After the hymn, they had a short scripture reading, followed by silent prayer and the recitation of the Lord's Prayer. Their version of the Lord's Prayer was the same as every other church I've been to where they recite it, except between each line, they would read an interpretation of the line by Mary Baker Eddy. I sort of found Mrs. Eddy's commentary on the matter to be virtually unnecessary as they didn't really say much that was different from the text itself, nor did it add much new dimension. About the only thing that was significant in her commentary, at least to my eyes, was that it referred to God as Father-Mother God.

Afterward, there was another hymn called "Satisfied" written by Mary Baker Eddy, followed by announcements, and then a solo song. The solo was a prerecorded duet that was played from the pulpit. After the solo, a brief explanation to the subject of the lesson was given.We then had a responsive reading which was similar to the psalm reading in a Catholic church, except it was an amalgam of multiple scriptures.

This then led into the "sermon" portion of the service. To see why I put that in quotes, please see "The Message" section below.

After the "sermon," there was collection taken up, another hymn sung, then a brief, recited prayer at the very end before we were dismissed.

The service was very mechanical with no individual thought, no personalization, and absolutely no deviating from the script printed by the mother church. As a result, it was quite monotonous and felt devoid of life. I was not expecting this from the service. I was actually hoping for something more interesting and more life to it being that this church was once upon a time, a rapidly growing and influential body. I expected to see something with vigor that stirred up the masses, but I saw nothing of that nature.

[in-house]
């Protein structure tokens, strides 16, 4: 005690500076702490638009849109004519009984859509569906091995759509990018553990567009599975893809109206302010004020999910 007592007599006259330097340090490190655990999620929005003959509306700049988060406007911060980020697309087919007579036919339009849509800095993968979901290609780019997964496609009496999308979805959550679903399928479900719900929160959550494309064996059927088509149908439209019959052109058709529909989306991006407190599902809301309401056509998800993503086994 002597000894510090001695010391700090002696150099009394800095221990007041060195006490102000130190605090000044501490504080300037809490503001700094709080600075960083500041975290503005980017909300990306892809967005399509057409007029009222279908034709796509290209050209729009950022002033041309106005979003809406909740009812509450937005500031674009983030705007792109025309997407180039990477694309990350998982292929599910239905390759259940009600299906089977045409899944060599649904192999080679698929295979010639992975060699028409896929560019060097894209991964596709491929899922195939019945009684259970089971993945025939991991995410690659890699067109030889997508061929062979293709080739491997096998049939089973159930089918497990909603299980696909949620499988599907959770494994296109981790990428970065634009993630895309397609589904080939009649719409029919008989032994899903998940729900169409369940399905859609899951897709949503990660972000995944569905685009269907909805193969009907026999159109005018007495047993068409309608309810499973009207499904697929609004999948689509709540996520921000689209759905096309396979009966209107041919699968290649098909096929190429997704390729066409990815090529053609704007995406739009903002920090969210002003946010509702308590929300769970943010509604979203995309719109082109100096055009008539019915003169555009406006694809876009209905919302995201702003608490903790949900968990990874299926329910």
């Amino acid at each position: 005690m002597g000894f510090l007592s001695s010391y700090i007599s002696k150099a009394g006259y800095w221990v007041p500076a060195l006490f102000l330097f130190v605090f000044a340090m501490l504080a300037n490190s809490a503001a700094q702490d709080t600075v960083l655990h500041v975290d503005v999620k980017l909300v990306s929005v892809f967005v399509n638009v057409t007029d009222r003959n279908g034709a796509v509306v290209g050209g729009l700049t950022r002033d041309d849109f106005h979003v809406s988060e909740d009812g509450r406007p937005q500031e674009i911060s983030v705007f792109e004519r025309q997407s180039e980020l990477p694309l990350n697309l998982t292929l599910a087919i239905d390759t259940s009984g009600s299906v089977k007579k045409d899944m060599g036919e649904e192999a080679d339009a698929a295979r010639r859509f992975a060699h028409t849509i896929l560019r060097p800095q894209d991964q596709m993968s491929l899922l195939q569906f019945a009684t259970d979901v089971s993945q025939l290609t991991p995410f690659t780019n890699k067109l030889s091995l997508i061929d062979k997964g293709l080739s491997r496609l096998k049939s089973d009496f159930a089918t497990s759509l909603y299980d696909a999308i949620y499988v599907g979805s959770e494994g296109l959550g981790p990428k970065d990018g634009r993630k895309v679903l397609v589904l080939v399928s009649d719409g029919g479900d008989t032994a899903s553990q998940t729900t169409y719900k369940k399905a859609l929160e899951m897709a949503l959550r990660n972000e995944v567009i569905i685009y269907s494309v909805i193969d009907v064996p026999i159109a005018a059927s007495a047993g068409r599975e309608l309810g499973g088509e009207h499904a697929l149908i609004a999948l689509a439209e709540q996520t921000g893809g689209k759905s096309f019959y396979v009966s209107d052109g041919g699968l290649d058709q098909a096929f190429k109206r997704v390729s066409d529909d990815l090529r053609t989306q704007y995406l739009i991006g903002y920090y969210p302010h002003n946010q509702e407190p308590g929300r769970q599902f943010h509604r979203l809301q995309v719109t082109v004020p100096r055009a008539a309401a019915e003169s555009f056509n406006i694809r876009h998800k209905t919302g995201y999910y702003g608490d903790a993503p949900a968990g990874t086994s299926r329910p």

The Message:

As I said, I am putting the word "sermon" in quotes for this church. This is because there wasn't actually a sermon. Not in the traditional sense. The "sermon" was a list of biblical verses that would be read by the second reader. Afterward, the first reader would read a selection from the textbook written by Mary Baker Eddy, Science and Health with Key to the Scriptures. This book is put on par with the Bible as an authority in faith. It's seen as a supplement to and commentary on the Bible. The reader said, "The Bible and Christian Science textbook are our only preacher." There was no commentary nor individual input on the readings.

The subject matter this week was on matter. Christian Science practitioners have a very Gnostic view on the material world. To them, all matter is an illusion. It's a false reality created by our five senses lying to us. The readings referred to matter as "an error in statement" and "a human concept." For them, the only reality is spiritual reality, and ultimately God is the source of all spirit, therefore God is all that is real.

Because of this view of the world, they don't view pain, illness, suffering, or even death as real things. For them, they're all illusions that can be cured with proper thought. As such, they discourage regular medical treatment and encourage only spiritual healing and changing your perception of reality.

This is an extremely dangerous view to have in my opinion. How many lives could be improved or saved through our incredible advancements in modern medicine? The placebo effect can only go so far.

I found the message here quite upsetting. My friend, Austin, will be covering the more scientific dimensions of this. For that, please check out his blog:

Overall Experience:

This was not the experience I anticipated. I found it dry and uninspiring. Their denunciation of medicine and denial of material realities astounds me and I feel it is a system that is harmful.

Additional Comments:

There will be a video blog up later this week about my time at this church and maybe a bit on the previous ones.

I have yet to choose next week's church. Hopefully I will have decided by tomorrow.

Until next time, peace be with you.